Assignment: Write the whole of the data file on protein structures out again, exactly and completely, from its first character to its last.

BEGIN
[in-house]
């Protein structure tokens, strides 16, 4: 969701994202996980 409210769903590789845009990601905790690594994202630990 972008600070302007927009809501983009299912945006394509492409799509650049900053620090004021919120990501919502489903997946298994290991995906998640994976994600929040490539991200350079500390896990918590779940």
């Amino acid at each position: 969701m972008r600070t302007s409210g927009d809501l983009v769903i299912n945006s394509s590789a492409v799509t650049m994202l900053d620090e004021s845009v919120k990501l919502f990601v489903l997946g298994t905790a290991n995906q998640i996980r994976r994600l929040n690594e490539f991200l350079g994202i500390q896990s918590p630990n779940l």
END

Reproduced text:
[in-house]
């Protein structure tokens, strides 16, 4: 969701994202996980 409210769903590789845009990601905790690594994202630990 972008600070302007927009809501983009299912945006394509492409799509650049900053620090004021919120990501919502489903997946298994290991995906998640994976994600929040490539991200350079500390896990918590779940």
């Amino acid at each position: 969701m972008r600070t302007s409210g927009d809501l983009v769903i299912n945006s394509s590789a492409v799509t650049m994202l900053d620090e004021s845009v919120k990501l919502f990601v489903l997946g298994t905790a290991n995906q998640i996980r994976r994600l929040n690594e490539f991200l350079g994202i500390q896990s918590p630990n779940l």